In a move meant to give short forewarning to providers and patients in Texas of Medicaid cuts, the Tx HHSC released a public notice today that outlines their proposed amendment to the Medicaid Fee Schedule for therapy. We have now learned, directly from the HHSC rate analysis team that that proposal will be based on the October 1, 2016 proposal that was also blocked by the current injunction. In that proposal, each CPT rate is to be cut based on whether it is currently higher than 150% and by how much, of the 11-state median rate as published in the now defunct Texas A&M study. Those rates lower than that threshold were to be cut by lesser amounts. You can download that proposal (for each therapy provider type) at http://www.hhsc.state.tx.us/rad/rate-packets.shtml. Those rates reflect the following patterns: cuts to evaluations – 25%, cuts to ST treatment – 28%, and cuts to most OT/PT treatments – 25%. The average cut was 13.2% (OPT/CORF), 12.2% (HH), and 11%-12% (independents). The weighted average cuts (based on utilization rates in Texas) were 17.5% (OPT/CORF), 15.2% (HH), and 6% – 10% (independents).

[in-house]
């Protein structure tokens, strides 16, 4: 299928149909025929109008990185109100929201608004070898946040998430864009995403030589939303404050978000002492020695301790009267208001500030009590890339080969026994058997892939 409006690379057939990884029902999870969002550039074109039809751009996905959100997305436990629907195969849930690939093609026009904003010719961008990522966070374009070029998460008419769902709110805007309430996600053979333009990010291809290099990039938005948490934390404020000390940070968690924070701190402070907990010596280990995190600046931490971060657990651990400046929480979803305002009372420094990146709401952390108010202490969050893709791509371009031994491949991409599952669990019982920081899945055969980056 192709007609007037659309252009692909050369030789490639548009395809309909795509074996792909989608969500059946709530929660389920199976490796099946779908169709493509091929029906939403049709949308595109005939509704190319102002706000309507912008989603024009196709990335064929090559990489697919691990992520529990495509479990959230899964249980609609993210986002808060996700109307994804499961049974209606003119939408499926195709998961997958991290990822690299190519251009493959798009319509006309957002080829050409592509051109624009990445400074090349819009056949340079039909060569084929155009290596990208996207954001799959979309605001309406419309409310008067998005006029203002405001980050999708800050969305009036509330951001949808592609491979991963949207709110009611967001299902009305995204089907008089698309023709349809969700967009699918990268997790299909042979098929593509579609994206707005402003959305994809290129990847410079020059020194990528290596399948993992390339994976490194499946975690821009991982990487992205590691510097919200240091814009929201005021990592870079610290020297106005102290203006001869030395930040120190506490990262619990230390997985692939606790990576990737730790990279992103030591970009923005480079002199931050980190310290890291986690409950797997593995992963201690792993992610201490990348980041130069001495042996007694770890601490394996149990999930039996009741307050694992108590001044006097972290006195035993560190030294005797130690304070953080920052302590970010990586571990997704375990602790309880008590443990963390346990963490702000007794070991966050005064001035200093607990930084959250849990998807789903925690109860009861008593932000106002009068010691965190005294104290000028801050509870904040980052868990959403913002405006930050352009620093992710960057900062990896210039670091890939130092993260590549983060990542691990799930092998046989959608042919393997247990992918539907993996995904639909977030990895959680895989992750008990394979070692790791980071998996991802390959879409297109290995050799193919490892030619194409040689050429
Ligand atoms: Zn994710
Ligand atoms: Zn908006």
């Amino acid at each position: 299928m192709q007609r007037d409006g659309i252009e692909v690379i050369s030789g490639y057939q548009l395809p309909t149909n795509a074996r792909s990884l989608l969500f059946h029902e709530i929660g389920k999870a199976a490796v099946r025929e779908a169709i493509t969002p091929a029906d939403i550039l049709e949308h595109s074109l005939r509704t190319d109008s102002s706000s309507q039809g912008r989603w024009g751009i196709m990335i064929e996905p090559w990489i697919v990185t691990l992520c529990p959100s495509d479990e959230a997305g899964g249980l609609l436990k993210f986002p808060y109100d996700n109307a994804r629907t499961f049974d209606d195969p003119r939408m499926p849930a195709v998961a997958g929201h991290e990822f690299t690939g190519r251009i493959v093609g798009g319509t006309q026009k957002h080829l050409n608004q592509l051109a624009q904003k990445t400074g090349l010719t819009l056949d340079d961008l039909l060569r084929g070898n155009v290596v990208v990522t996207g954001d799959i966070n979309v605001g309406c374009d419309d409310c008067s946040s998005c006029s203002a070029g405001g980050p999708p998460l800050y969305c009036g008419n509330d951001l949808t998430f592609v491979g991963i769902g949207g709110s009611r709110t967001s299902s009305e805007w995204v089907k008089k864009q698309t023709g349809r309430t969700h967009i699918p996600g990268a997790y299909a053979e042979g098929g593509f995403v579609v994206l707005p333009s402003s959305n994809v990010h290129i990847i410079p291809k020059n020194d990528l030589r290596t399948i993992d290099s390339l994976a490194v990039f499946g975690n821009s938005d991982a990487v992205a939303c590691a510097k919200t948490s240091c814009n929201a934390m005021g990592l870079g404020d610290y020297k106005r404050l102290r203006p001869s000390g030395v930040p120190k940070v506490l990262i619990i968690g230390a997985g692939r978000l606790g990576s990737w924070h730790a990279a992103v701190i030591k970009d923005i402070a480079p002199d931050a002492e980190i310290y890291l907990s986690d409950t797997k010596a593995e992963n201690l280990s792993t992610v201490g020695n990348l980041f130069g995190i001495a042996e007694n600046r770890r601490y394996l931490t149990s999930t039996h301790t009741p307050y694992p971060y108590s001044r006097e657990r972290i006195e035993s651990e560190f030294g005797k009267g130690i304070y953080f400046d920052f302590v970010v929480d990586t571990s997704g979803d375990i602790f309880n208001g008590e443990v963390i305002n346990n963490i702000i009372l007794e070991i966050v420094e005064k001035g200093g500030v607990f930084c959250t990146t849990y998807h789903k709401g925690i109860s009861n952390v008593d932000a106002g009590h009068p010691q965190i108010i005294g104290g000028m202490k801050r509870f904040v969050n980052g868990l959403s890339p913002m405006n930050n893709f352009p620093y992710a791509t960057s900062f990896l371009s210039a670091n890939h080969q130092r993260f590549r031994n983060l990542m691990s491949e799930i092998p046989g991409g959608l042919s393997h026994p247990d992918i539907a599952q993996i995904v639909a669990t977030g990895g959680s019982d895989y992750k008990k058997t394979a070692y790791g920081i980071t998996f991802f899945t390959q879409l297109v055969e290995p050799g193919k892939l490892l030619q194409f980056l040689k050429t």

Additionally, the TX HHSC is proposing not to inform CMS of those cuts, for their consideration, until the 90-day Medicaid rule period has elapsed – around the end of September 2016. We have received conflicting information on that intent. Currently, the injunction has not been officially lifted because the 3rd Court of Appeals has not issued a mandate to the original court. On Tuesday, the plaintiffs filed an appeal to the 3rd Court of Appeals decision to the Texas Supreme Court. With this, the injunction should be extended until that case is heard in the highest court of Texas – a legal precedent. So, it comes as a surprise that TX HHSC, knowing this, posts an effective date of July 1. 2016 for their rate proposal, bypassing any public hearing because one was given back in September 2015 for that proposal.
When the TX HHSC informs CMS of the cuts they must, by Medicaid rules, show compelling evidence of no danger to access to care via credible studies and data analysis. This was not shown in the original court case, nor has it been shown since. Moreover, cuts to discount rates coming from all Medicaid MCOs to therapy businesses have not been considered, nor have the effects of the recent therapy policy changes. Evidently, these events point to the triple threat of MCO discounts, HHSC rate cuts, and tightening policy changes – a Cerberus-effect (a Greek mythological three-headed dog monster guarding the gates of hell) on access to therapy care in Texas that it cannot recover from anytime soon, if so implemented.